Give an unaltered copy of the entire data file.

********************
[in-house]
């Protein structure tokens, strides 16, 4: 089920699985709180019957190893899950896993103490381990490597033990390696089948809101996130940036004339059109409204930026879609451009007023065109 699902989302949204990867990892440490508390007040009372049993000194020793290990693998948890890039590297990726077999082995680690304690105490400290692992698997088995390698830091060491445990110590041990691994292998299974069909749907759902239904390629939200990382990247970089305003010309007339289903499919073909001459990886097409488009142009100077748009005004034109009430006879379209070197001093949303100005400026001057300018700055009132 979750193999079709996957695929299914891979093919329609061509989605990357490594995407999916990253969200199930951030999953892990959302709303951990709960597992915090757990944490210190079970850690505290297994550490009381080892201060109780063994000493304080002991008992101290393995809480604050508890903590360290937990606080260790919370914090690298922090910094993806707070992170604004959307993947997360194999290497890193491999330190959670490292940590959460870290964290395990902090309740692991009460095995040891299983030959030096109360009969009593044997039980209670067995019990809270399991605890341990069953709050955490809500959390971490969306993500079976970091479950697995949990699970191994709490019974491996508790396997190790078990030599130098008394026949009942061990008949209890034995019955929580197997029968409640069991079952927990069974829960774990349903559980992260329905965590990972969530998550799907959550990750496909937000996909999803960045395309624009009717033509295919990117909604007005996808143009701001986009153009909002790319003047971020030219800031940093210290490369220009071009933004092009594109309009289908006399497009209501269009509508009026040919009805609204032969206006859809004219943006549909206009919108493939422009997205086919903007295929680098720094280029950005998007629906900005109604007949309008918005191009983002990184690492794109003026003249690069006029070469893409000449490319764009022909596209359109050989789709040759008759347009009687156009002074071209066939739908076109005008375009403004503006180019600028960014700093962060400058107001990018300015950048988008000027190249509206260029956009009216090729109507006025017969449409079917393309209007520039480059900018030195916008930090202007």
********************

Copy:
[in-house]
């Protein structure tokens, strides 16, 4: 089920699985709180019957190893899950896993103490381990490597033990390696089948809101996130940036004339059109409204930026879609451009007023065109 699902989302949204990867990892440490508390007040009372049993000194020793290990693998948890890039590297990726077999082995680690304690105490400290692992698997088995390698830091060491445990110590041990691994292998299974069909749907759902239904390629939200990382990247970089305003010309007339289903499919073909001459990886097409488009142009100077748009005004034109009430006879379209070197001093949303100005400026001057300018700055009132 979750193999079709996957695929299914891979093919329609061509989605990357490594995407999916990253969200199930951030999953892990959302709303951990709960597992915090757990944490210190079970850690505290297994550490009381080892201060109780063994000493304080002991008992101290393995809480604050508890903590360290937990606080260790919370914090690298922090910094993806707070992170604004959307993947997360194999290497890193491999330190959670490292940590959460870290964290395990902090309740692991009460095995040891299983030959030096109360009969009593044997039980209670067995019990809270399991605890341990069953709050955490809500959390971490969306993500079976970091479950697995949990699970191994709490019974491996508790396997190790078990030599130098008394026949009942061990008949209890034995019955929580197997029968409640069991079952927990069974829960774990349903559980992260329905965590990972969530998550799907959550990750496909937000996909999803960045395309624009009717033509295919990117909604007005996808143009701001986009153009909002790319003047971020030219800031940093210290490369220009071009933004092009594109309009289908006399497009209501269009509508009026040919009805609204032969206006859809004219943006549909206009919108493939422009997205086919903007295929680098720094280029950005998007629906900005109604007949309008918005191009983002990184690492794109003026003249690069006029070469893409000449490319764009022909596209359109050989789709040759008759347009009687156009002074071209066939739908076109005008375009403004503006180019600028960014700093962060400058107001990018300015950048988008000027190249509206260029956009009216090729109507006025017969449409079917393309209007520039480059900018030195916008930090202007």